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Two Corning Execs to Retire, Successors Named
Feb 2008
Two executives, each with more than 34 years of service to optical fiber and specialty glass maker Corning Inc., will retire this spring, the company announced. Larry Aiello Jr., president and CEO of Corning Cable Systems, and Robert B. Brown, executive vice president for the company’s Environmental Technologies segment, will retire effective April 1. Aiello joined Corning in 1973 as part of its internal audit department and has held a variety of manufacturing, operational and financial leadership roles. He has served in his current position since April 2002 and led a turnaround of Corning Cable Systems. Brown joined the company in 1972 and held numerous management positions in manufacturing and engineering for the Telecommunications and Environmental Technologies segments. He was a key leader in Corning’s photonics business and became vice president and GM of Corning Optical Fiber in 2002, restructuring the optical fiber business and returning it to profitability. In 2005 he was named senior vice president and GM of Environmental Technologies and later executive vice president. Succeeding Aiello will be 25-year company veteran Clark S. Kinlin, currently COO for Corning Cable Systems. Kinlin has held roles in a variety of global organizations, including Telecommunications, Consumer Products and Corning International. From 2003 to 2007, he served as GM, Corning China. Succeeding Brown will be Thomas R. Hinman, who has led the company's Diesel Technologies business since 2002 and was named senior vice president and GM in 2006. He joined Corning in 1983, serving in management positions in the environmental products business and as general manager for Corning Microarray Technologies. Curt Weinstein, currently director, heavy duty diesel, Diesel Technologies, will succeed Hinman. Weinstein's more than 15 years of experience at Corning include various sales, marketing, and product line management roles in both Optical Fiber and Photonic Technologies.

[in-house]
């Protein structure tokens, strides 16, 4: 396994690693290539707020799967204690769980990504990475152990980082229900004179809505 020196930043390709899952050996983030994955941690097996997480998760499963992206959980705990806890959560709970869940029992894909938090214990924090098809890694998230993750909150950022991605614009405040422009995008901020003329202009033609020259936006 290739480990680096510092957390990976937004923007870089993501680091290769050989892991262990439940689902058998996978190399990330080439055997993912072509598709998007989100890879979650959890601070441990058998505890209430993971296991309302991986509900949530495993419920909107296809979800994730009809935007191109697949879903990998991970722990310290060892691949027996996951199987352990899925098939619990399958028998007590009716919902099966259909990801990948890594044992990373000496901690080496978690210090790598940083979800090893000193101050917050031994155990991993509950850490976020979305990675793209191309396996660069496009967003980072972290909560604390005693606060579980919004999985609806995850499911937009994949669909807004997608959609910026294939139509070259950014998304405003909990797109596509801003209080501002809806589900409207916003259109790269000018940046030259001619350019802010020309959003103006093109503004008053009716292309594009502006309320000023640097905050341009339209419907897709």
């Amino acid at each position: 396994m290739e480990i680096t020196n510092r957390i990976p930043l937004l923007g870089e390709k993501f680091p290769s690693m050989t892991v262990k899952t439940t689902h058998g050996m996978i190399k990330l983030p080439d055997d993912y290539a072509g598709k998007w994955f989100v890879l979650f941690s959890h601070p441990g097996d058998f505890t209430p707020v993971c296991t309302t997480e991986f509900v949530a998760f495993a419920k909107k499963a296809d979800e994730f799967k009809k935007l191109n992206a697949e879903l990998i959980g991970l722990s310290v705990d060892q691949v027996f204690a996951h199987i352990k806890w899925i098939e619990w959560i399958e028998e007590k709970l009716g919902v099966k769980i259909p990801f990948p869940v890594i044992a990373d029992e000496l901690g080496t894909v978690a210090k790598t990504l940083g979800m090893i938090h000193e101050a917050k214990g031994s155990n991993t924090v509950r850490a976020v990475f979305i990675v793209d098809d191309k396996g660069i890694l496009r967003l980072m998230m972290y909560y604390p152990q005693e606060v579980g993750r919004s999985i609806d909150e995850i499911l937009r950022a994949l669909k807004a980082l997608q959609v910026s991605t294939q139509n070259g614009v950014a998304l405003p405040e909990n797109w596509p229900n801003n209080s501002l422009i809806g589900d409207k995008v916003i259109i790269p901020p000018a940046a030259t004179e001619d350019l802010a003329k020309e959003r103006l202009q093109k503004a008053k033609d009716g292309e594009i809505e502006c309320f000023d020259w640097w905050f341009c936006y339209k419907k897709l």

optical fiber
A thin filament of drawn or extruded glass or plastic having a central core and a cladding of lower index material to promote total internal reflection (TIR). It may be used singly to transmit pulsed optical signals (communications fiber) or in bundles to transmit light or images.
The technology of generating and harnessing light and other forms of radiant energy whose quantum unit is the photon. The science includes light emission, transmission, deflection, amplification and detection by optical components and instruments, lasers and other light sources, fiber optics, electro-optical instrumentation, related hardware and electronics, and sophisticated systems. The range of applications of photonics extends from energy generation to detection to communications and...
In multifocal spectacles, a term used to denote glass with a high refractive index that has been fused to the blank and ground to a curvature, resulting in added power.
automotivecableCommunicationsCorningCorning Inc.dieselEmploymentenvironmental technologiesfiber opticsGMindustrialLarry AiellomicroarrayNews Briefsoptical fiberphotonicsPhotonics Tech BriefsretiringRobert BrownsegmenttelecommunicationsThomas Hinman

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